A ruined residential area in Homs. Image: Author provided.

But there is also hope. Architecture could bring huge positives to a devastated Syrian society. It can be symbolic and powerful when architects have the opportunity to face history, instead of whitewashing it – when architecture can contribute to creating spaces and places for everyone, and not only for the elite.

In his book Building the Post-War World, Professor Nick Bullock explains how after World War II, rebuilding created an opportunity for the spirit of innovation and experimentation linked to the hopes of a new and better world and architecture.

In Syria, with such huge loss of the fabric of cities and countryside, architects are searching for the “Syrianess” of Syrian architecture. Many of the architects I spoke with emphasised the need to build a new Syria, for Syrians, by Syrians.

Julia Domna Palace rebuilt in the Old City of Homs. Image: Yvonne M. Al-Abdi/author provided.

They do not want to apply an international architectural language in their cities, or a Beirut-like reconstruction plan that does not reflect the identity of the country. Instead, they are looking towards a Syrian identity through architecture – architecture that can bring a sense of social justice and cohesion to all Syrians. To the displaced, to the poor, and to the disadvantaged – rebuilding a Syria for everyone.

The Conversation

Ammar Azzouz, Visiting Scholar, University of Cambridge.

This article is republished from The Conversation under a Creative Commons license. Read the original article.

 
 
 
 

What Citymapper’s business plan tells us about the future of Smart Cities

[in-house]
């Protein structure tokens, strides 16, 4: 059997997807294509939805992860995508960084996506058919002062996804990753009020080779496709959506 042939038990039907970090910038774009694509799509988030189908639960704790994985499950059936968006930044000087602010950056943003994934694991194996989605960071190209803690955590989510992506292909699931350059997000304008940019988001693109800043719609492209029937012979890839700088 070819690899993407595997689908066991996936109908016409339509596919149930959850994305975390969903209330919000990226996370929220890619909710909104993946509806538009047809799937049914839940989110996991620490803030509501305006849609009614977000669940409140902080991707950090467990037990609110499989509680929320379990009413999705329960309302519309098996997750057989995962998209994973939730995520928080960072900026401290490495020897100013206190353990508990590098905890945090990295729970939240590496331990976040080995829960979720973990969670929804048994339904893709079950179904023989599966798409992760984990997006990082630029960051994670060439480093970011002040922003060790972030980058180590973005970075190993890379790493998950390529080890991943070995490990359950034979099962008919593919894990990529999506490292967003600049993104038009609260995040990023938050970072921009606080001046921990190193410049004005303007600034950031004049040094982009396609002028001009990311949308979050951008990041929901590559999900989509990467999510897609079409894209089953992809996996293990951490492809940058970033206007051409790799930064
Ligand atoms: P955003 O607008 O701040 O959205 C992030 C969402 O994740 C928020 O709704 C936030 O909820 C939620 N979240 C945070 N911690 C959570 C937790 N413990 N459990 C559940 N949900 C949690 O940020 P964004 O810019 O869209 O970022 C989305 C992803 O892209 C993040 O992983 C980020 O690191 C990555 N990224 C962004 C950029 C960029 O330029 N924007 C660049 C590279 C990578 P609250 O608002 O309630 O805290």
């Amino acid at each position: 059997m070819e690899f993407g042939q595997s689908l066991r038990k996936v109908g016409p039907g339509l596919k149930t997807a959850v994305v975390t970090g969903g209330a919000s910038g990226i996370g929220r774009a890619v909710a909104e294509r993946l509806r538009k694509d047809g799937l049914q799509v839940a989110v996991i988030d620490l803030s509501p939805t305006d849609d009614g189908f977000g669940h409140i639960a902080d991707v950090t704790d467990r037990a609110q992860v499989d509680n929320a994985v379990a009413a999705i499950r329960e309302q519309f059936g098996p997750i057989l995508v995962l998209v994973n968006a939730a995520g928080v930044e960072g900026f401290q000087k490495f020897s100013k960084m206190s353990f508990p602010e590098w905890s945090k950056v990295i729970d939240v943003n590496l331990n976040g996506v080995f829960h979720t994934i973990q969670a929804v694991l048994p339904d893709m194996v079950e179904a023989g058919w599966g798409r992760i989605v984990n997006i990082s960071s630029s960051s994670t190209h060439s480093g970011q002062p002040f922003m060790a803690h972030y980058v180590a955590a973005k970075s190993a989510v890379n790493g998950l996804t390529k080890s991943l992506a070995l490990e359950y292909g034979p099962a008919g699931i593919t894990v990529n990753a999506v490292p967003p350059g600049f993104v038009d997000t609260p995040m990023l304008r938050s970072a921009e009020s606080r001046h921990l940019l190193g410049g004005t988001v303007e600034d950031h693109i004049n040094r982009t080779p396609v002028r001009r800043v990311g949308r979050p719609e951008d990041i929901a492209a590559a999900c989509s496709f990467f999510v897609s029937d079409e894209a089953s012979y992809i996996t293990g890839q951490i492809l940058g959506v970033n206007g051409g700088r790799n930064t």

Some buses. Image: David Howard/Wikimedia Commons.

In late September, transport planning app Citymapper announced that it had accumulated £22m in losses, nearly doubling its total loss since the start of 2019. 

Like Uber and Lyft, Citymapper survives on investment funding rounds, hoping to stay around long enough to secure a monopoly. Since the start of 2019, the firm’s main tool for establishing that monopoly has been the “Citymapper Pass”, an attempt to undercut Transport for London’s Oyster Card. 

The Pass was teased early in the year and then rolled out in the spring, promising unlimited travel in zones 1-2 for £31 a week – cheaper than the TfL rate of £35.10. In effect, that means Citymapper itself is paying the difference for users to ride in zones 1-2. The firm is basically subsidising its customers’ travel on TfL in the hopes of getting people hooked on its app. 

So what's the company’s gameplan? After a painful, two-year long attempt at a joint minibus and taxi service – known variously as Smartbus, SmartRide, and Ride – Citymapper killed off its plans at a bus fleet in July. Instead of brick and mortar, it’s taken a gamble on their mobile mapping service with Pass. It operates as a subscription-based prepaid mobile wallet, which is used in the app (or as a contactless card) and operates as a financial service through MasterCard. Crucially, the service offers fully integrated, unlimited travel, which gives the company vital information about how people are actually moving and travelling in the city.

“What Citymapper is doing is offering a door-to-door view of commuter journeys,” says King’s College London lecturer Jonathan Reades, who researches smart cities and the Oyster card. 

TfL can only glean so much data from your taps in and out, a fact which has been frustrating for smart city researchers studying transit data, as well as companies trying to make use of that data. “Neither Uber nor TfL know what you do once you leave their system. But Citymapper does, because it’s not tied to any one system and – because of geolocation and your search – it knows your real origin and destination.” 

In other words, linking ticketing directly with a mapping service means the company can get data not only about where riders hop on and off the tube, but also how they're planning their route, whether they follow that plan, and what their final destination is. The app is paying to discount users’ fares in order to gain more data.